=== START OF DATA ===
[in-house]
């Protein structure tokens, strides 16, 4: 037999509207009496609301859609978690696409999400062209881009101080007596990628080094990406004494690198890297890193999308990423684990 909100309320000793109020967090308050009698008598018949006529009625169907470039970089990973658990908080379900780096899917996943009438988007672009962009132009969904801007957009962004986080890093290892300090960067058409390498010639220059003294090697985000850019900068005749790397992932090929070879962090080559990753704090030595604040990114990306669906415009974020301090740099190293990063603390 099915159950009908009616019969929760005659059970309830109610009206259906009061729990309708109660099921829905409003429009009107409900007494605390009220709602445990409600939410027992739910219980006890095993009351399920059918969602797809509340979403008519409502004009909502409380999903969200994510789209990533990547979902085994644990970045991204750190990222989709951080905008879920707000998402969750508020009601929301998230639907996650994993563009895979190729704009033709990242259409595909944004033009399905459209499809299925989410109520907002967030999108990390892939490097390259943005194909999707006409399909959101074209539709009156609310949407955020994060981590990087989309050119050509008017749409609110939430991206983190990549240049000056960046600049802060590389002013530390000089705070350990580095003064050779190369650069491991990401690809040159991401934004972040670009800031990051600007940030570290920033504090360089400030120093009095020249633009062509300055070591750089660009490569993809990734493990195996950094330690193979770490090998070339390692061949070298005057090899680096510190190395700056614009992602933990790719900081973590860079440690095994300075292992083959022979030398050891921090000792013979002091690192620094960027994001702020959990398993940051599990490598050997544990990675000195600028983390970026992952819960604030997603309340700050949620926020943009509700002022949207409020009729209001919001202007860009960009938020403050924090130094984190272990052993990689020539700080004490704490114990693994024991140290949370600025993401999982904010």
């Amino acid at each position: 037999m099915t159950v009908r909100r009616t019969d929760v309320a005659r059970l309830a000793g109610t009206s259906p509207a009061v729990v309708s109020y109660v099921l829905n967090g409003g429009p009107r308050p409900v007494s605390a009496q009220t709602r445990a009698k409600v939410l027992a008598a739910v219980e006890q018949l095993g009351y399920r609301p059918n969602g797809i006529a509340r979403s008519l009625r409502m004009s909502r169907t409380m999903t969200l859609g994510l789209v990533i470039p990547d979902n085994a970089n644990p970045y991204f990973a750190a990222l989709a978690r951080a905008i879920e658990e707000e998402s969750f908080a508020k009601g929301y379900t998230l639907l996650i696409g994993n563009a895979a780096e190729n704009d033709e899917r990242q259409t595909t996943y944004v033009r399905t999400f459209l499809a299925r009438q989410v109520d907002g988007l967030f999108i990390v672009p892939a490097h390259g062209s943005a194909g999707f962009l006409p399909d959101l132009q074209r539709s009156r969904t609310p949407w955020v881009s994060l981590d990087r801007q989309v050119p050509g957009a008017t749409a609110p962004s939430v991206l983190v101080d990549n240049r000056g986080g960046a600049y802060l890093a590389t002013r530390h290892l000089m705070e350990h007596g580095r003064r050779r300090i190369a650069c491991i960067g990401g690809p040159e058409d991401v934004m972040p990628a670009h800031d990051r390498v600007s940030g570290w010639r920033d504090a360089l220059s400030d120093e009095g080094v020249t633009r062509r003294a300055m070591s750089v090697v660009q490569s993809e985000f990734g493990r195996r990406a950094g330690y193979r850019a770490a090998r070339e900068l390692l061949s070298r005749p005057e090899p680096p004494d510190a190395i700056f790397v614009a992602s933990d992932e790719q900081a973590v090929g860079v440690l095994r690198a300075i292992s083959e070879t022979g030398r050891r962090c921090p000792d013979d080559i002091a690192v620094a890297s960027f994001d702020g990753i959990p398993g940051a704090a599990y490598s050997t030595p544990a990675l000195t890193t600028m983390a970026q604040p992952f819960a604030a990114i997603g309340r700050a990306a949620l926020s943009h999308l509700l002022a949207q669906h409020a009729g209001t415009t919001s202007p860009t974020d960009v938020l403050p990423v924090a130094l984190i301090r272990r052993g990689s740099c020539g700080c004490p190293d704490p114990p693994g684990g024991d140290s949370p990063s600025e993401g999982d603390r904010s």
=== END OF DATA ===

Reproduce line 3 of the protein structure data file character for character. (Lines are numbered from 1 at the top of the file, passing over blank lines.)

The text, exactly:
């Amino acid at each position: 037999m099915t159950v009908r909100r009616t019969d929760v309320a005659r059970l309830a000793g109610t009206s259906p509207a009061v729990v309708s109020y109660v099921l829905n967090g409003g429009p009107r308050p409900v007494s605390a009496q009220t709602r445990a009698k409600v939410l027992a008598a739910v219980e006890q018949l095993g009351y399920r609301p059918n969602g797809i006529a509340r979403s008519l009625r409502m004009s909502r169907t409380m999903t969200l859609g994510l789209v990533i470039p990547d979902n085994a970089n644990p970045y991204f990973a750190a990222l989709a978690r951080a905008i879920e658990e707000e998402s969750f908080a508020k009601g929301y379900t998230l639907l996650i696409g994993n563009a895979a780096e190729n704009d033709e899917r990242q259409t595909t996943y944004v033009r399905t999400f459209l499809a299925r009438q989410v109520d907002g988007l967030f999108i990390v672009p892939a490097h390259g062209s943005a194909g999707f962009l006409p399909d959101l132009q074209r539709s009156r969904t609310p949407w955020v881009s994060l981590d990087r801007q989309v050119p050509g957009a008017t749409a609110p962004s939430v991206l983190v101080d990549n240049r000056g986080g960046a600049y802060l890093a590389t002013r530390h290892l000089m705070e350990h007596g580095r003064r050779r300090i190369a650069c491991i960067g990401g690809p040159e058409d991401v934004m972040p990628a670009h800031d990051r390498v600007s940030g570290w010639r920033d504090a360089l220059s400030d120093e009095g080094v020249t633009r062509r003294a300055m070591s750089v090697v660009q490569s993809e985000f990734g493990r195996r990406a950094g330690y193979r850019a770490a090998r070339e900068l390692l061949s070298r005749p005057e090899p680096p004494d510190a190395i700056f790397v614009a992602s933990d992932e790719q900081a973590v090929g860079v440690l095994r690198a300075i292992s083959e070879t022979g030398r050891r962090c921090p000792d013979d080559i002091a690192v620094a890297s960027f994001d702020g990753i959990p398993g940051a704090a599990y490598s050997t030595p544990a990675l000195t890193t600028m983390a970026q604040p992952f819960a604030a990114i997603g309340r700050a990306a949620l926020s943009h999308l509700l002022a949207q669906h409020a009729g209001t415009t919001s202007p860009t974020d960009v938020l403050p990423v924090a130094l984190i301090r272990r052993g990689s740099c020539g700080c004490p190293d704490p114990p693994g684990g024991d140290s949370p990063s600025e993401g999982d603390r904010s």